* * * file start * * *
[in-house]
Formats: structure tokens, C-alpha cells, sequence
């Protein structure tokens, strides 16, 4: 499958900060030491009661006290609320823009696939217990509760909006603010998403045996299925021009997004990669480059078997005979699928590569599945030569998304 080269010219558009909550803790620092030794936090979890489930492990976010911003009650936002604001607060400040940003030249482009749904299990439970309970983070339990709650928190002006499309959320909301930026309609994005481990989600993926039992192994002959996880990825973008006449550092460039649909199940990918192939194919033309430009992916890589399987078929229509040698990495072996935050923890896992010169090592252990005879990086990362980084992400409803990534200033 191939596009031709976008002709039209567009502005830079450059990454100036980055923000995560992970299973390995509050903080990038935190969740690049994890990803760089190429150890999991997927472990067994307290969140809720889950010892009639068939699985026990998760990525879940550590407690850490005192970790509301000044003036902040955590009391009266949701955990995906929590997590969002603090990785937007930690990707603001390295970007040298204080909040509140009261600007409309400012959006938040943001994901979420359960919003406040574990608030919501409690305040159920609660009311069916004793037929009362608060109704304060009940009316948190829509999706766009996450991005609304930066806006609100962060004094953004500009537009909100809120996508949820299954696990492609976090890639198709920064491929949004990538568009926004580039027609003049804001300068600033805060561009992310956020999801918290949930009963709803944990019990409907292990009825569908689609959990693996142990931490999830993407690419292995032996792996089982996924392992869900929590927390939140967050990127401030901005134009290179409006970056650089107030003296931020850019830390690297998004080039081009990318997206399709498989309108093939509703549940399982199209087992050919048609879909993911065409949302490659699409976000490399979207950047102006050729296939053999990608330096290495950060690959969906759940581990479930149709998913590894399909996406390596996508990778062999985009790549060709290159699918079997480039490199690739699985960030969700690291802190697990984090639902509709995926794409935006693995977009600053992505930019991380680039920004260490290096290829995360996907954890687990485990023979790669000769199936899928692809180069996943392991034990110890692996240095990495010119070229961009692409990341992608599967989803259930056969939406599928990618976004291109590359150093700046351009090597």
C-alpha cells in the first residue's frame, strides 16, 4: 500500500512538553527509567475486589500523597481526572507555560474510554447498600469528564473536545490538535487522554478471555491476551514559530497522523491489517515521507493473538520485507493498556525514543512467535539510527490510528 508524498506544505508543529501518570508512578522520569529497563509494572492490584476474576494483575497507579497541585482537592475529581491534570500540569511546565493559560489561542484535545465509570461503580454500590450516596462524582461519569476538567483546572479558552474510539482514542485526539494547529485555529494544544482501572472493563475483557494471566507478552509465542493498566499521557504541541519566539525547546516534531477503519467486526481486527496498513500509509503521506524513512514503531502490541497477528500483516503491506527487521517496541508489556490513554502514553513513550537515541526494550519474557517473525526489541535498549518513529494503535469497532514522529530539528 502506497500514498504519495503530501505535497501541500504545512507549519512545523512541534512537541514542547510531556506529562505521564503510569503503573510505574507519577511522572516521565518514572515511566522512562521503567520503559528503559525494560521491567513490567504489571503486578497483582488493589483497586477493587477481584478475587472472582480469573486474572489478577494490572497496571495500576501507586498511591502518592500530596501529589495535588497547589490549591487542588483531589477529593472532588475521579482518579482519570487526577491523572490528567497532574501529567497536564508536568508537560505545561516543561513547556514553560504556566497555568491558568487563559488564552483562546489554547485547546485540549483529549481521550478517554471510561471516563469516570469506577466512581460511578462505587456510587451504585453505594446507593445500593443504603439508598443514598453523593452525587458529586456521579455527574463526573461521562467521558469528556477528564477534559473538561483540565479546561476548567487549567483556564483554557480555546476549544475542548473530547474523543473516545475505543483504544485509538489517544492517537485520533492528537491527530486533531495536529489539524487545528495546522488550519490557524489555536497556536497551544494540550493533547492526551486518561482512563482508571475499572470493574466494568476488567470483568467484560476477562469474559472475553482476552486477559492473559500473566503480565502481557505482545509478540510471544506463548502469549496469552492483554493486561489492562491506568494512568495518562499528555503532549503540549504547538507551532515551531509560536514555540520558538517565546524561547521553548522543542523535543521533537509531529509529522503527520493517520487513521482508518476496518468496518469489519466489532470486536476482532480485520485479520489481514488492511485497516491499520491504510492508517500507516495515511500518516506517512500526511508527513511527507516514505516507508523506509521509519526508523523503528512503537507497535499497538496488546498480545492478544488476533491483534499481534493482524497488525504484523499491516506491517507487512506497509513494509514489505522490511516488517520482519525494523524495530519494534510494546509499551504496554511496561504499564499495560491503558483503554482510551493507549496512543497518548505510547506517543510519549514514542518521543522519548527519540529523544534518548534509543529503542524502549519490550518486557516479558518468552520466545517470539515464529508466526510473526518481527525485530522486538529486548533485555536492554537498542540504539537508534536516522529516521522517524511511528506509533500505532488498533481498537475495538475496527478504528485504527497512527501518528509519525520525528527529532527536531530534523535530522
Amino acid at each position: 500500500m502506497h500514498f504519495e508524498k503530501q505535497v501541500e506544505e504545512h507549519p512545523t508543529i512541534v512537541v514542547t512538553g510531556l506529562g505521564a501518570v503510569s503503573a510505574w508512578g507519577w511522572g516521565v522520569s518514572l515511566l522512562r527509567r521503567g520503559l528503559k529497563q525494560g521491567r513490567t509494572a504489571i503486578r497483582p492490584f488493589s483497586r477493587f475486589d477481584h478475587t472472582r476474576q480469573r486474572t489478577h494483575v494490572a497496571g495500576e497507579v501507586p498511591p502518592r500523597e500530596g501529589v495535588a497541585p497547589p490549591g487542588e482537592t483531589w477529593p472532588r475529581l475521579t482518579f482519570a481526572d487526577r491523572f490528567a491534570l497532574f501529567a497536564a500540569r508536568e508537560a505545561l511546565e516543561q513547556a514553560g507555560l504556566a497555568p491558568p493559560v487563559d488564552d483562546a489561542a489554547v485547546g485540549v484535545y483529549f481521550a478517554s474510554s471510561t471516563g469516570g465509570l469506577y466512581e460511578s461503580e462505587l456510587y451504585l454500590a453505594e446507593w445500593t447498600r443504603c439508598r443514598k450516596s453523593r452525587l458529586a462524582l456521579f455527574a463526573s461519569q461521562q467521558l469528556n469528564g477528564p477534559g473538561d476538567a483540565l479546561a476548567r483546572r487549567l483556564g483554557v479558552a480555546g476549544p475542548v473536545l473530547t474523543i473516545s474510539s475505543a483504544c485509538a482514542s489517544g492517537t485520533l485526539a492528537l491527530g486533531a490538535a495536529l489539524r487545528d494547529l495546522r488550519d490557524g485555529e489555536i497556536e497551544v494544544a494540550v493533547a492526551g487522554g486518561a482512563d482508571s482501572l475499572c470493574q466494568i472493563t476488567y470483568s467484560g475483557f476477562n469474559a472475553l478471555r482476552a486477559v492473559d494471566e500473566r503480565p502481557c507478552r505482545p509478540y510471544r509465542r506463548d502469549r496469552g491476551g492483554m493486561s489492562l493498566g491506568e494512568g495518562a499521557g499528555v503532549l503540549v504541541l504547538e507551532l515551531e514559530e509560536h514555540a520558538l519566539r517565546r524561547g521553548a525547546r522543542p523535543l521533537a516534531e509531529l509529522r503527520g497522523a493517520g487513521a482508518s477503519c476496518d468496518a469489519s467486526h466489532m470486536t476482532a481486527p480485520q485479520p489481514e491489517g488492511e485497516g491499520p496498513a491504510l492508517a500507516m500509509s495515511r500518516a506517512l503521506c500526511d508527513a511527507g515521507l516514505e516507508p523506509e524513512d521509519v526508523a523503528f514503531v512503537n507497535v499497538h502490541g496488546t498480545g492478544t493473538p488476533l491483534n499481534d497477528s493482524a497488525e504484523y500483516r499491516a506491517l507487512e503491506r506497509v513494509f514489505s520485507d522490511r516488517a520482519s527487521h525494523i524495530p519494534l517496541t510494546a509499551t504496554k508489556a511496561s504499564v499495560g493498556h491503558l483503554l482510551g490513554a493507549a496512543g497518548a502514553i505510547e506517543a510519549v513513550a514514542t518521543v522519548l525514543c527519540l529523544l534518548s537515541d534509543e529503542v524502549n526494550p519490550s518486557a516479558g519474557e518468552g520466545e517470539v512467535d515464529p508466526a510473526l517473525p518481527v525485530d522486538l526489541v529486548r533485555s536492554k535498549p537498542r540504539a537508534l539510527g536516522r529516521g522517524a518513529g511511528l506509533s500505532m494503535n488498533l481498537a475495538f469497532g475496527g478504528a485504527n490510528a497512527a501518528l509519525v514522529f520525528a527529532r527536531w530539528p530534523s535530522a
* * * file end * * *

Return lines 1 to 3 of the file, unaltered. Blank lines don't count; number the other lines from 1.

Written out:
[in-house]
Formats: structure tokens, C-alpha cells, sequence
């Protein structure tokens, strides 16, 4: 499958900060030491009661006290609320823009696939217990509760909006603010998403045996299925021009997004990669480059078997005979699928590569599945030569998304 080269010219558009909550803790620092030794936090979890489930492990976010911003009650936002604001607060400040940003030249482009749904299990439970309970983070339990709650928190002006499309959320909301930026309609994005481990989600993926039992192994002959996880990825973008006449550092460039649909199940990918192939194919033309430009992916890589399987078929229509040698990495072996935050923890896992010169090592252990005879990086990362980084992400409803990534200033 191939596009031709976008002709039209567009502005830079450059990454100036980055923000995560992970299973390995509050903080990038935190969740690049994890990803760089190429150890999991997927472990067994307290969140809720889950010892009639068939699985026990998760990525879940550590407690850490005192970790509301000044003036902040955590009391009266949701955990995906929590997590969002603090990785937007930690990707603001390295970007040298204080909040509140009261600007409309400012959006938040943001994901979420359960919003406040574990608030919501409690305040159920609660009311069916004793037929009362608060109704304060009940009316948190829509999706766009996450991005609304930066806006609100962060004094953004500009537009909100809120996508949820299954696990492609976090890639198709920064491929949004990538568009926004580039027609003049804001300068600033805060561009992310956020999801918290949930009963709803944990019990409907292990009825569908689609959990693996142990931490999830993407690419292995032996792996089982996924392992869900929590927390939140967050990127401030901005134009290179409006970056650089107030003296931020850019830390690297998004080039081009990318997206399709498989309108093939509703549940399982199209087992050919048609879909993911065409949302490659699409976000490399979207950047102006050729296939053999990608330096290495950060690959969906759940581990479930149709998913590894399909996406390596996508990778062999985009790549060709290159699918079997480039490199690739699985960030969700690291802190697990984090639902509709995926794409935006693995977009600053992505930019991380680039920004260490290096290829995360996907954890687990485990023979790669000769199936899928692809180069996943392991034990110890692996240095990495010119070229961009692409990341992608599967989803259930056969939406599928990618976004291109590359150093700046351009090597």